Starring: Orson Welles, Rita Hayworth, Everett Sloane, and Glenn Anders
Director: Non-Credited [Orson Welles]
Rating: Six of Ten Stars
A chance encounter with Elsa (Hayworth), the younger wife of a famed trail attorney (Sloane), ends up drawing an independent-minded sailor (Welles) into a web of jealousy, hatred, and murder.
"The Lady from Shanghai" is, like every Orson Welles-directed film beautifully shot and visually ahead of its time. It is also features a cast that is perfect for their roles, with Rita Hayworth, as the title character, and Glenn Anders, as a creepy lawyer, being particularly excellent. Unfortunately, the fine performances and brilliant visuals are undermined by a plot-line that's jumbled and haphazard and which leaves the characters underdeveloped and just a little too mysterious. Hayworth's character in particular could have done with a little more background exposition.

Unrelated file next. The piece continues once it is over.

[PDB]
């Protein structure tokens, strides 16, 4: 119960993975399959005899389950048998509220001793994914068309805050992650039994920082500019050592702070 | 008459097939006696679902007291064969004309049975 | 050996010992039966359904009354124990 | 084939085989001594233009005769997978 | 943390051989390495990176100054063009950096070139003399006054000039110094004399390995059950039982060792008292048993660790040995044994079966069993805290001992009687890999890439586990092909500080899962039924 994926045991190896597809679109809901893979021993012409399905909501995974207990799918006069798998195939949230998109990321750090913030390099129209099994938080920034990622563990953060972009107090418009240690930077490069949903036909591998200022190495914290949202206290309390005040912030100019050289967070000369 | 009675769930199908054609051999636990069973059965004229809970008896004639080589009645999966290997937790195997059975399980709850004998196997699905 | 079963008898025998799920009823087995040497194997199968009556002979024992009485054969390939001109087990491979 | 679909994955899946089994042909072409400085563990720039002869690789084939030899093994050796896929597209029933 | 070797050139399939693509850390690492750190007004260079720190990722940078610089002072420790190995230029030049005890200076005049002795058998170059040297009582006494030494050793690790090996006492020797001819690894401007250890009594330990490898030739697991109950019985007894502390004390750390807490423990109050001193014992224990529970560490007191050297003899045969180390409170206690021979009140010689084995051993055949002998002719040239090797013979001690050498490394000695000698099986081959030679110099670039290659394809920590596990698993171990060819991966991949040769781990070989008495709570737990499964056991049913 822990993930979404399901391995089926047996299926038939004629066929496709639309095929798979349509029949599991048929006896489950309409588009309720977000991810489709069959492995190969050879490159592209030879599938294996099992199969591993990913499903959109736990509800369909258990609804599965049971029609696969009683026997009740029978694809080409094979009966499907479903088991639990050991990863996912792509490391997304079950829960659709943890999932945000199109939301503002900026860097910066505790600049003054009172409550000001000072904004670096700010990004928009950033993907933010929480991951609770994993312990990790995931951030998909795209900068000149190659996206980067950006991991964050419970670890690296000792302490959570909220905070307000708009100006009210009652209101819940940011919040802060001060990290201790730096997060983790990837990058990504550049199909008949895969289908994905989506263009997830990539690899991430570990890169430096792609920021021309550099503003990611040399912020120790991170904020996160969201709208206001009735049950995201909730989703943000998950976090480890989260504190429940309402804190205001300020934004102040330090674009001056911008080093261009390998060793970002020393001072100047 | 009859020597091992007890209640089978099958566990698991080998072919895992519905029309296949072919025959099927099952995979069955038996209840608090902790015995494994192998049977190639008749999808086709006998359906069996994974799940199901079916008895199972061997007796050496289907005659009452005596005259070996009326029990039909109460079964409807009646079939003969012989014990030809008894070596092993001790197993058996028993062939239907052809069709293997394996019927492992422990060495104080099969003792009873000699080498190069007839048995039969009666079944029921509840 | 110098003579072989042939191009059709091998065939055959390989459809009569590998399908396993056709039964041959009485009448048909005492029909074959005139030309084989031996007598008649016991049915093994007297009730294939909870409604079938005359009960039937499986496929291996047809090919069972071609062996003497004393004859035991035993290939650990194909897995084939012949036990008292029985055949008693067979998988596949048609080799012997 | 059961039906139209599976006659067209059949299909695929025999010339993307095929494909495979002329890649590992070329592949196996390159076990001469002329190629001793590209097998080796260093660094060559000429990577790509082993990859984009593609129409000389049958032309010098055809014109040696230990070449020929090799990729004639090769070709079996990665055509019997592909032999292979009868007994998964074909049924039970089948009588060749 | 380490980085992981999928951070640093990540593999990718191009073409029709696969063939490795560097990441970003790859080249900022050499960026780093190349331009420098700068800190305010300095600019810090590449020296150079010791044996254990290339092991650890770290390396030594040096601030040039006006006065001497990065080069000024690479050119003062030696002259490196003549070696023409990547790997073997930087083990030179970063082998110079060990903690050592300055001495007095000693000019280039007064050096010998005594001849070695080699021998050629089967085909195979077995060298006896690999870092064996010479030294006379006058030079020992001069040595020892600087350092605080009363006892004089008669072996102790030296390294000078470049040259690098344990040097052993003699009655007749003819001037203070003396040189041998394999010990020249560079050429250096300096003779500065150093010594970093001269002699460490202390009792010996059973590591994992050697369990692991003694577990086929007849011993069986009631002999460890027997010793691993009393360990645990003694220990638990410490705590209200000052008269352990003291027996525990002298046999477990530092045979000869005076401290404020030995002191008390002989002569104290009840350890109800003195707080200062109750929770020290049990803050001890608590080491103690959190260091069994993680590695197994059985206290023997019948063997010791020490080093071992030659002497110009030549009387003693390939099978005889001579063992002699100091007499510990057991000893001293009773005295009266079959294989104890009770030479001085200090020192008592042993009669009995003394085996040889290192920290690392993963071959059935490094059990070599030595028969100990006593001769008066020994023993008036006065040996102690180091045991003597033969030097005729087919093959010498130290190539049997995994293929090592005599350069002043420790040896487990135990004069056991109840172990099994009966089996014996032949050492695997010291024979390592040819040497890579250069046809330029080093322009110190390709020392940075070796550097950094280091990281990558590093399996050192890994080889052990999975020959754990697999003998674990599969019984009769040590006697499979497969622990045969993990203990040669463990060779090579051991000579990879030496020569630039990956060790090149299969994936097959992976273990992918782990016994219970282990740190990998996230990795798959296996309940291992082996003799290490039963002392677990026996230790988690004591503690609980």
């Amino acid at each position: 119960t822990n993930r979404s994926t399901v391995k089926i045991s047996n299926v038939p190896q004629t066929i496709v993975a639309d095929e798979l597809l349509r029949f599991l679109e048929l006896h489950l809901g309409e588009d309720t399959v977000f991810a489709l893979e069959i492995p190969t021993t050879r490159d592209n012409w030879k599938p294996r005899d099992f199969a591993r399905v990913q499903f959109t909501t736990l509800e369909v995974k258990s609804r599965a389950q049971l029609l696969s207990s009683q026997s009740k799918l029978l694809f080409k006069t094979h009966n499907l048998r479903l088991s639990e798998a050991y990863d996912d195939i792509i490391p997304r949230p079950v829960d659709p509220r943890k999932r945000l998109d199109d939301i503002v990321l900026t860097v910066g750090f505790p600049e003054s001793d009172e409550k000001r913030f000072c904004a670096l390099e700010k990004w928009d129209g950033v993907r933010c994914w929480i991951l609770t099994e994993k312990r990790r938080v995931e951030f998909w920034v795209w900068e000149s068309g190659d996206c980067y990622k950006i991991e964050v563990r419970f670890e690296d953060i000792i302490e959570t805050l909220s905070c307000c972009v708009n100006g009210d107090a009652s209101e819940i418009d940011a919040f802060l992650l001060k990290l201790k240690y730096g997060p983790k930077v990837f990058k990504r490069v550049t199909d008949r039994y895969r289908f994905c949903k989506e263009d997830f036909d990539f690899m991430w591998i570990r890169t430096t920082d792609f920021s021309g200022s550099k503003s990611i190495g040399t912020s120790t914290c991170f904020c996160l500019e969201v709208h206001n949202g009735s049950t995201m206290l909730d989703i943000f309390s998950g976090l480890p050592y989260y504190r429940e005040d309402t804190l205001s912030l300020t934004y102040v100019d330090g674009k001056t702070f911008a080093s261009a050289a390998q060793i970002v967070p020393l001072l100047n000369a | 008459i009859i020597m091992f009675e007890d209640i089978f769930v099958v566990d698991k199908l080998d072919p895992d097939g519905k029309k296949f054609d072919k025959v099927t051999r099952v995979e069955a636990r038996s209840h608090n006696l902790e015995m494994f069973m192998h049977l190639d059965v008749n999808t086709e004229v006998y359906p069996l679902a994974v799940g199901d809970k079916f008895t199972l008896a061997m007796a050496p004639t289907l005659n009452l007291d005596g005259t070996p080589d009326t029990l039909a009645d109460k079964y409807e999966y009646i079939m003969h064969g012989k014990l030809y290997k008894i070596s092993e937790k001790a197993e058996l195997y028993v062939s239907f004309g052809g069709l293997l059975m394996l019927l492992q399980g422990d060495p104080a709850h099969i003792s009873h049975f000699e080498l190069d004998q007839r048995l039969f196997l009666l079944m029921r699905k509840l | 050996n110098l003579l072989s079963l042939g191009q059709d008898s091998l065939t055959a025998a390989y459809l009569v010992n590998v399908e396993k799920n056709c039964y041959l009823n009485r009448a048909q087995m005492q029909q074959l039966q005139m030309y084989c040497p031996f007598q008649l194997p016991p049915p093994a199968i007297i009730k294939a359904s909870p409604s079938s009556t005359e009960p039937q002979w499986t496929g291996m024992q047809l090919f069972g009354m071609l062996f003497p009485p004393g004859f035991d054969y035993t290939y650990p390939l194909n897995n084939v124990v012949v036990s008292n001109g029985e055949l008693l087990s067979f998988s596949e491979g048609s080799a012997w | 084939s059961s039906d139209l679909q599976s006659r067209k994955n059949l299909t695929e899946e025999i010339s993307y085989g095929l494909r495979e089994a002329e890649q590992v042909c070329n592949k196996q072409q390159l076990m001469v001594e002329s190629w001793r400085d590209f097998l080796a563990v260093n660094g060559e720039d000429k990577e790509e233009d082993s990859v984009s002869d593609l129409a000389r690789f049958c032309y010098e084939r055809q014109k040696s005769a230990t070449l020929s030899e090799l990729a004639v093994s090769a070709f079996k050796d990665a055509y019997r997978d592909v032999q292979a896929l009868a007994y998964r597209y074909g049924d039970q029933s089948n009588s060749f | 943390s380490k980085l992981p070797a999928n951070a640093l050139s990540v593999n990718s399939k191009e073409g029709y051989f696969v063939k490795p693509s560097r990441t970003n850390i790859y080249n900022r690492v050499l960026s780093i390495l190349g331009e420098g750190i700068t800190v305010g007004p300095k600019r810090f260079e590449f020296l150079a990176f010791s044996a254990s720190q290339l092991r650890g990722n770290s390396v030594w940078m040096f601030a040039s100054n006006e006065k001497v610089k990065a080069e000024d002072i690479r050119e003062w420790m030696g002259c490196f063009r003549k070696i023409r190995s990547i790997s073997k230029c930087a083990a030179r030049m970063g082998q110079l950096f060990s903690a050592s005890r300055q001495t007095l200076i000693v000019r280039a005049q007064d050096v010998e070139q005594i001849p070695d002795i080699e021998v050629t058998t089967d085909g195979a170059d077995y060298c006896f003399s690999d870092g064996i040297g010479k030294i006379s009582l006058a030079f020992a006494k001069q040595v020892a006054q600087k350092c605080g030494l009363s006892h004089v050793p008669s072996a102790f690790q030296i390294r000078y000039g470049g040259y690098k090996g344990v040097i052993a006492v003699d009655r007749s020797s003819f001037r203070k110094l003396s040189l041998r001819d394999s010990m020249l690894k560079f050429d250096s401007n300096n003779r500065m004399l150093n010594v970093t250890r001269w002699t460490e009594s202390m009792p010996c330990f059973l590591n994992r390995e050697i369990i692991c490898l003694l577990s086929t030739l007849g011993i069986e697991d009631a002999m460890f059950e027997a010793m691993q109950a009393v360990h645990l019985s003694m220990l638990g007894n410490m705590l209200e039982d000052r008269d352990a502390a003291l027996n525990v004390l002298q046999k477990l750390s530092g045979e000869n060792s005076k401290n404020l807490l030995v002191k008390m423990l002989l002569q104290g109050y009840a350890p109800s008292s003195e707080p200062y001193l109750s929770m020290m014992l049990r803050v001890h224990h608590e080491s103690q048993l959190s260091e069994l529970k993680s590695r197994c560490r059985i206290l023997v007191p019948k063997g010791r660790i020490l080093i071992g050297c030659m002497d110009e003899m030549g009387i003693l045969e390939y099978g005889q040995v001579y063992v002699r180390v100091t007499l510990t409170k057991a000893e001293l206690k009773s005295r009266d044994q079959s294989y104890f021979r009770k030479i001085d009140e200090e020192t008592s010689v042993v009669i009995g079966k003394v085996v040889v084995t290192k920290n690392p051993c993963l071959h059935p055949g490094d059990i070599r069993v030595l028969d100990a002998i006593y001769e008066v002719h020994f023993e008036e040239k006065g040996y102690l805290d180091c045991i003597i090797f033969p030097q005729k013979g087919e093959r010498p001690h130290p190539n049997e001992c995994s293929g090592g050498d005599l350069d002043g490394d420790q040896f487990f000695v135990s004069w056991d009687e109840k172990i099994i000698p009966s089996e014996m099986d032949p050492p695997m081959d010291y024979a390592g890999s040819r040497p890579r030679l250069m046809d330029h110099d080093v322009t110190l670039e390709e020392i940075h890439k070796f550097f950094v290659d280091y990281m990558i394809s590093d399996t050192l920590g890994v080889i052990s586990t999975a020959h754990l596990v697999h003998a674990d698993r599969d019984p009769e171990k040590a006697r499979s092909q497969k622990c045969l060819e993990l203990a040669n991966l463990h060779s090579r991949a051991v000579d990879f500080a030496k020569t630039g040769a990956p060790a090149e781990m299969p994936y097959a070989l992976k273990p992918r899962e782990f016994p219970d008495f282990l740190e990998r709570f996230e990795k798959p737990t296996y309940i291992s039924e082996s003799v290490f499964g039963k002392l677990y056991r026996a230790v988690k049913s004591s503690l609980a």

Film historians (including Peter Bogdanovich in the documentary included on the version of the DVD I watched) say that Welles cut of the film was almost an hour longer than what was ultimately released by Columbia Pictures. While I think two-and-half hours might have been a big much run-time wise, I also wish the studio hadn't been quite so aggressive with their chopping. I can't help but wonder if some of the character actions would have made more sense if we what we've been with hadn't been a little closer to what Welles' had intended. (He was so unhappy with the final product that he had his director credit left off--even if it was the score and the sound work in general he the most upset about.)